Feature Feature refers to subscriber features like “call forwarding”, “call waiting”, “voice mail”, etc. When you subscribe to a telephone service, you can select from a list of features that the service provider offers. There are features that you do not see as a subscriber. These features apply to the entire switch or to a domain. For example, the toll free feature in a switch allows a switch to translate toll-free numbers into real telephone numbers by looking up the dialed digits in an external database. The SipExchange application is a switch that comes with many in-built features and enables features developed by other vendors to be “plugged in” using the AIN/IN mechanism.
Intelligent network (IN) Same as AIN. These terms are used interchangeably.
Payload Payload refers to the voice, video or other multi-media packets that are exchanged between telephones to transmit voice/video and other multi-media data. When an user speaks on a phone, the telephone digitizes the voice into packets and transmits the packets to the other end. The majority of messages exchanged between the telephones are payload data because voice, video or other types of payload tend to take up a lot of bandwidth. An important requirement is that the payload be delivered in real-time, as interactive conversations between two parties require a party to hear the other speak in real-time.
Portal A portal is a web site from where an user can all the information and services provided by a service provider. Typically, a portal is very flexible. The users can modify the look and feel of the portal and arrange stuff in a way he/she wants. The service provider can easily add new content and applications into the portal.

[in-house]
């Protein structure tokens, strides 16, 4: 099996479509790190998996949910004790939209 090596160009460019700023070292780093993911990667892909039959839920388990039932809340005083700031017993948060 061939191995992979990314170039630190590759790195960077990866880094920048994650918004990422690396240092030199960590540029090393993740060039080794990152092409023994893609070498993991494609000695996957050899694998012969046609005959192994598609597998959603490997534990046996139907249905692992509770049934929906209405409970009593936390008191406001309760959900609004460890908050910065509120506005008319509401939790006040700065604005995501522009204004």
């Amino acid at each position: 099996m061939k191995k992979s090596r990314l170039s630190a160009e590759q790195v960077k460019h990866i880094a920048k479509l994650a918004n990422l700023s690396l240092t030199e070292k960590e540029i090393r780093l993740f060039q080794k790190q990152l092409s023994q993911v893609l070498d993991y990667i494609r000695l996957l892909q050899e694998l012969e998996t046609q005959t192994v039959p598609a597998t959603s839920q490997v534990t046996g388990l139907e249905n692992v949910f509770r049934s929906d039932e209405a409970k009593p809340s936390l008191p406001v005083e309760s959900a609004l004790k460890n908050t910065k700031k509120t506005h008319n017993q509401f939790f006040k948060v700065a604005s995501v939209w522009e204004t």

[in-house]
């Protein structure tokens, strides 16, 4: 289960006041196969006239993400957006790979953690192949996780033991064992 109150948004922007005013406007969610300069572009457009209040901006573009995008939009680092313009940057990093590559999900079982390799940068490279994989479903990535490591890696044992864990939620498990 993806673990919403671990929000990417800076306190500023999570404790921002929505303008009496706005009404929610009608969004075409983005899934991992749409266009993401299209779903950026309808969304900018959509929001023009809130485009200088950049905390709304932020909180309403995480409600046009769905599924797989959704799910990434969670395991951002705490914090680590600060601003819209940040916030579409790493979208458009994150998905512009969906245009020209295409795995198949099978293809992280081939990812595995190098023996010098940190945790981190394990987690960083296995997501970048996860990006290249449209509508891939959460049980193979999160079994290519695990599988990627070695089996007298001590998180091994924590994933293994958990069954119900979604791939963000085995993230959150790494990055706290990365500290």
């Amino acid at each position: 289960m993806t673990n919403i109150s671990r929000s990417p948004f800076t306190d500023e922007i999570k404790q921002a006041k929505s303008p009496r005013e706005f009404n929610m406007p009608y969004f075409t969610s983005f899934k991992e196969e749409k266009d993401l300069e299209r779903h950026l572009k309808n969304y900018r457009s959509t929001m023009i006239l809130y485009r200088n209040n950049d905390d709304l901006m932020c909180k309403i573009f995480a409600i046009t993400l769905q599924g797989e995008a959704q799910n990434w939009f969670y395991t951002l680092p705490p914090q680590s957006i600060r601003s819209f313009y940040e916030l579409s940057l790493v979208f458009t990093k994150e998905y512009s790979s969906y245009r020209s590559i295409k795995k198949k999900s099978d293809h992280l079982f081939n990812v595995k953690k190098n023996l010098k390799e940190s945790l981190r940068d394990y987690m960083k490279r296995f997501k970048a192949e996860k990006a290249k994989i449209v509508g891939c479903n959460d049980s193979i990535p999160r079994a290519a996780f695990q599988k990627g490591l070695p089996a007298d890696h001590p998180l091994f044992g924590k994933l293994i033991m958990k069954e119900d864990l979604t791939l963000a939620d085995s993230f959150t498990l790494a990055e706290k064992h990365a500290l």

Service control point (SCP) Please read the terminology section on AIN.
Service switching point (SSP) Please read the terminology section on AIN.
Signaling Signaling refers to the messages exchanged between telephone and switches or between switches to set up and tear-down calls. It also refers to messages exchanged for call control purposes. The traditional signaling protocols include SS7, ISDN, etc. SIP is a popular protocol for signaling used for voice over IP (VOIP) calls. Another signalling protocol used for VOIP is H.323.
Soft phones Soft phones are computer software that can be installed on your desktop, your PDA or your mobile phone that allows you to make phone calls. Basically, you can use your desktop, PDA or mobile device connected to the Internet as a phone. Examples of such phones include Microsoft Messanger, Skype, Yahoo, etc. Some of these phones use standard communications protocols like SIP. Others use proprietary communications protocols.
Subscriber A subscriber is a user of a service. When you buy a telephone service from a service provider like Vonage or British Telecom, these companies refer to you as a subscriber.
Trigger Please read the terminology section on AIN.
Voice over IP (VoIP) Initially, the Internet was envisioned to provide data services like email and the world wide web. Then came the idea that we can also use the Internet network for setting up voice and video sessions. In other words, we can use the Internet for making phone calls for free! For this to work, communicatons standards must be defined so that phones and servers from different vendors can still understand each other. There are a number of competing standards for VoIP communications. H.323 and SIP are some of the most popular ones. In recent years, SIP has emerged as a protocol of choice.